(CNN)Dear Hollywood, the star of Netflix's "Dear White People" thinks you're in the midst of an important shift. And she couldn't be happier to be a part of it.
'Dear White People' star sees Hollywood shift: 'Being ethnic is cool'
She might be just 27, but Logan Browning has been in the entertainment business long enough to note that an increase in the industry's desire for diverse programming has opened doors for talent and storytellers of color.
"I think we're definitely in a wave of entertainment where -- it sounds how it's going to sound -- being ethnic is cool," Browning told CNN in a recent interview. "I think what writers are doing is taking this idea where networks want ethnicity and diversity and they're taking the opportunity to broaden it and make [characters] not so one-note and simple."
In "Dear White People," Browning plays a woman who's anything but simple.
Sam is a young radio host and activist who attends a fictional Ivy League college where the racial divide runs deeper than many students and the administration care to admit. Sam sees this divide clearly and isn't afraid to talk about it.
If "quirky best friend" and "neighbor" were once the best opportunities available for actors of color, "Dear White People," an adaptation of Justin Simien's 2014 film, is a sort of hallmark of an era made possible by the Olivia Popes and Cookie Lyons of television.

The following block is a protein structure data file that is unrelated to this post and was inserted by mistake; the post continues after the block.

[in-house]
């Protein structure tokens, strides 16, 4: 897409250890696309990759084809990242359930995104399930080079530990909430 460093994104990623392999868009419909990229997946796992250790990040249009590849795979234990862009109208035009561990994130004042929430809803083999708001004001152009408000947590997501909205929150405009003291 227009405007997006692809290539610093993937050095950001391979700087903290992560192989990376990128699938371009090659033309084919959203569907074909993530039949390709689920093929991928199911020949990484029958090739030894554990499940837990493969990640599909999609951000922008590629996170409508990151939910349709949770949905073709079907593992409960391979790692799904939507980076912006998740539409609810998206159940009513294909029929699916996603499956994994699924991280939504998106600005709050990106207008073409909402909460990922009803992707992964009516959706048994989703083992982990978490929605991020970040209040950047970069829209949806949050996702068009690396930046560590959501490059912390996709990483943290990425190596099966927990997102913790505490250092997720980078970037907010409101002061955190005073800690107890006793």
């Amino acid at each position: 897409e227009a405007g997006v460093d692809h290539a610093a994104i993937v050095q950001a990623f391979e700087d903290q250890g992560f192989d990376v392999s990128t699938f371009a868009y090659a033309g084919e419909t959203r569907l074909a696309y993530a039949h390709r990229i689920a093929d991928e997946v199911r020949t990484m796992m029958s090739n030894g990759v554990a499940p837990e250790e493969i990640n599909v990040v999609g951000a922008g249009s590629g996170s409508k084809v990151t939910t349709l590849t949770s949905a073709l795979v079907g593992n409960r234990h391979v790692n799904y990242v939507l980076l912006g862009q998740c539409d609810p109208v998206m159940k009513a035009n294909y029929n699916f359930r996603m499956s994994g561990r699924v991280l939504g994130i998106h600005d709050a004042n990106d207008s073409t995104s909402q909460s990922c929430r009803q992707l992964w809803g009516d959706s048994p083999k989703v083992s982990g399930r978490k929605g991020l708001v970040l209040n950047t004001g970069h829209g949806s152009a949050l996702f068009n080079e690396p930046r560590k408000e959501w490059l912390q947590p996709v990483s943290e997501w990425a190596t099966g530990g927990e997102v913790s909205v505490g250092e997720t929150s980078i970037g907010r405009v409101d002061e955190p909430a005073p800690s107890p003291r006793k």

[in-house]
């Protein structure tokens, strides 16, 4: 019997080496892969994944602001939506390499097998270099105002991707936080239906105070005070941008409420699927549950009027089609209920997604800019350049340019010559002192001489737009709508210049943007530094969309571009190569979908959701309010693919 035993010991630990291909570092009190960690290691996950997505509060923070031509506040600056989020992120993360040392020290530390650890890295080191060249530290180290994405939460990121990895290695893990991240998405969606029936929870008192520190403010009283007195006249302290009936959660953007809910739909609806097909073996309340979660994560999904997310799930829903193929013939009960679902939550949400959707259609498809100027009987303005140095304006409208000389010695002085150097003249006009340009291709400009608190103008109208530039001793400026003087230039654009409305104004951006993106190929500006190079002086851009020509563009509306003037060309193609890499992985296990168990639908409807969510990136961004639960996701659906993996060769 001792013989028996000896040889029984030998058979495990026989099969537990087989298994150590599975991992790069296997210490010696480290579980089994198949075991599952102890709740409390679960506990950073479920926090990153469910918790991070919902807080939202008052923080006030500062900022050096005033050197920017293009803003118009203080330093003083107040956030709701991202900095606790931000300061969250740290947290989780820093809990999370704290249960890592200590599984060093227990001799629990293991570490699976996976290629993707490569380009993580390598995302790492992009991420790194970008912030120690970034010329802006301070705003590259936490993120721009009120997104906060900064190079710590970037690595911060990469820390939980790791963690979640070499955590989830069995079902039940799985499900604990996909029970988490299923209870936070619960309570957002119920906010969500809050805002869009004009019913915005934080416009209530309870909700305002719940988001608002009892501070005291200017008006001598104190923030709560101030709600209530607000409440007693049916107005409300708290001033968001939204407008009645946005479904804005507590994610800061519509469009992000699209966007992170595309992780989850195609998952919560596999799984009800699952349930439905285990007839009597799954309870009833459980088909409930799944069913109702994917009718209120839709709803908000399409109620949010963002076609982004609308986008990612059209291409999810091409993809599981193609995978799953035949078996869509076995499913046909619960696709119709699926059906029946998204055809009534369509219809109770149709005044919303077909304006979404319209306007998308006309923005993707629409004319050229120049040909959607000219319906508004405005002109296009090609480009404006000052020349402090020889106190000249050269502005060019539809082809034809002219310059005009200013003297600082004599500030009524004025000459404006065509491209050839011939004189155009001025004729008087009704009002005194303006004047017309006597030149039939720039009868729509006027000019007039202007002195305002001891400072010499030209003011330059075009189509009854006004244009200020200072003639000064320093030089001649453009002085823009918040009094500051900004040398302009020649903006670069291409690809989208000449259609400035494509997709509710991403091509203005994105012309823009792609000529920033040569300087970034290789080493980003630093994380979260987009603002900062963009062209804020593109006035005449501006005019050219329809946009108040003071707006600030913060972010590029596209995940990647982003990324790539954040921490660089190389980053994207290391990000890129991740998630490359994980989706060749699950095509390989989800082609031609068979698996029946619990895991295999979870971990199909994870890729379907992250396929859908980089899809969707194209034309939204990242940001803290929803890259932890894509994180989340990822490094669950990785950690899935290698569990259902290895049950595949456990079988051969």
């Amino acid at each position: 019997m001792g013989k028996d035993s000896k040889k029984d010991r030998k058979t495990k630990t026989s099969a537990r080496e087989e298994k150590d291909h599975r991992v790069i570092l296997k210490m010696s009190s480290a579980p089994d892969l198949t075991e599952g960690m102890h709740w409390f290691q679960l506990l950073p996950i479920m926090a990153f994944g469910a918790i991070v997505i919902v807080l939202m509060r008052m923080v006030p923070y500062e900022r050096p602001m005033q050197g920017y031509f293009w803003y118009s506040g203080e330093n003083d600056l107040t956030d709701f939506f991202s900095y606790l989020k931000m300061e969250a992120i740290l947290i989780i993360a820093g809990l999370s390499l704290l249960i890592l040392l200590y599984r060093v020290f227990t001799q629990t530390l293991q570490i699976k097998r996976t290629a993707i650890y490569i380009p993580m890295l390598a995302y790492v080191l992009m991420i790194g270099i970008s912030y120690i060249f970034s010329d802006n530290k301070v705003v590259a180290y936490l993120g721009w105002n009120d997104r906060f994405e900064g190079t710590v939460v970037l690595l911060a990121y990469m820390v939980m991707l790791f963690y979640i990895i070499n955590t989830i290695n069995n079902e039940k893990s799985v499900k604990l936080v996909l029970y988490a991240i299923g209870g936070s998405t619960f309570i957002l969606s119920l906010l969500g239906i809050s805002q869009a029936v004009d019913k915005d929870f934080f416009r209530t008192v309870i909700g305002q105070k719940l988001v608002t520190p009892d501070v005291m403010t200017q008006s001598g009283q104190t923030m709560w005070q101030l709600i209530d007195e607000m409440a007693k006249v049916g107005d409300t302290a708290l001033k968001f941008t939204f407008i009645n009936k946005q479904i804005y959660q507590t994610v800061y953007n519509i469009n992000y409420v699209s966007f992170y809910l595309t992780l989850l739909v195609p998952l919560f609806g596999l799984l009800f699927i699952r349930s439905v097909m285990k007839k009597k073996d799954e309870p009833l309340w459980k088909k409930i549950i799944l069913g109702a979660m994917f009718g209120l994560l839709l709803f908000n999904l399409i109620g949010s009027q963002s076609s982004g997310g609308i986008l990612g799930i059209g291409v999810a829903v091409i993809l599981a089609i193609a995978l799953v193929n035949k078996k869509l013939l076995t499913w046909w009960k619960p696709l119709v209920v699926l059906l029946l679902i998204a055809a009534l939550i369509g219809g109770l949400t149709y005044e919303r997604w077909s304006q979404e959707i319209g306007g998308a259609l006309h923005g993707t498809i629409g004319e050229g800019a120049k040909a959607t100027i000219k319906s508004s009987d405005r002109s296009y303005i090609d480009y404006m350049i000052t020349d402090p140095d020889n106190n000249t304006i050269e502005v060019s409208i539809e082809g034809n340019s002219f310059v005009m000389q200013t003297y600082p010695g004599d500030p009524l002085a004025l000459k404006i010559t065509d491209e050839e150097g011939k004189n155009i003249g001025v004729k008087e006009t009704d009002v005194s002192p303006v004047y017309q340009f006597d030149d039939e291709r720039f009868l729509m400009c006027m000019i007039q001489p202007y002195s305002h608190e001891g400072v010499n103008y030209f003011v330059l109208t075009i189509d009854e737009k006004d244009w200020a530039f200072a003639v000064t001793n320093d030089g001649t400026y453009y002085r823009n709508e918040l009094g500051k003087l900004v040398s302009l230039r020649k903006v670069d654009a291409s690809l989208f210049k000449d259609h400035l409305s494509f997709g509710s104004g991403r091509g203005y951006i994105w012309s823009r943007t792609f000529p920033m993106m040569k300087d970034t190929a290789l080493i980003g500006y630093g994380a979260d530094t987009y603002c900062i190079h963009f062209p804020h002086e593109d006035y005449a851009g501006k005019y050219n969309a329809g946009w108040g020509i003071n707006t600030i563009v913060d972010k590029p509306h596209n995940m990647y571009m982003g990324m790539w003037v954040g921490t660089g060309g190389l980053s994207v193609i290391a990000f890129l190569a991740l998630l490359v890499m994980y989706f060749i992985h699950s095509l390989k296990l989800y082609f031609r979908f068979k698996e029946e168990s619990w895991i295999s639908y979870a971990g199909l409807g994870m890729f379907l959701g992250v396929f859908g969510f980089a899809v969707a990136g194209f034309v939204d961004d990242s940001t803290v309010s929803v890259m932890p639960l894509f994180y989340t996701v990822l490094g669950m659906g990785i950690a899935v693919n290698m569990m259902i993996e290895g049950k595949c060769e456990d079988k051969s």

It's been more than five years since "Scandal" broke a shameful four-decade streak by putting a black actress in a leading role on a broadcast drama, kicking off a call for more inclusive television. Browning said the effects are being seen in earnest today.
"They're really taking the opportunity to show the depth and talent of diverse actors, which you didn't get to see before," Browning said. "I talk to my friends who aren't ethnic and they're like, 'It's hard.' And I'm like 'Welcome to the club. It's been like that for me for the last 13 years.'"
Browning's road to "Dear White People" was paved with work on TBS's "Meet the Browns" and "Tyler Perry's For Better or Worse," as well as the PlayStation Network's "Powers."
Critical acclaim has swirled around "Dear White People," but Browning is most proud to be part of a show that's a conversation starter.
"I just love when people relate to specific characters because that means they're feeling represented," she said. "To be able to relate to [a character] and see your story in them, it makes you feel seen and gives you confidence to be you -- and not just be the label version of you."
"Dear White People" has not yet officially received a second season from Netflix, but it's had a strong reception since its debut last week.
Browning is hopeful about the show's future -- and the future of the industry.
"Maybe in some world, at some point, it will just be an even playing field and everyone will be able to walk into a room and no matter who you are or what you look like, [decisions] will just be based on who the best person is for the job," she said.
"Dear White People" is streaming now on Netflix.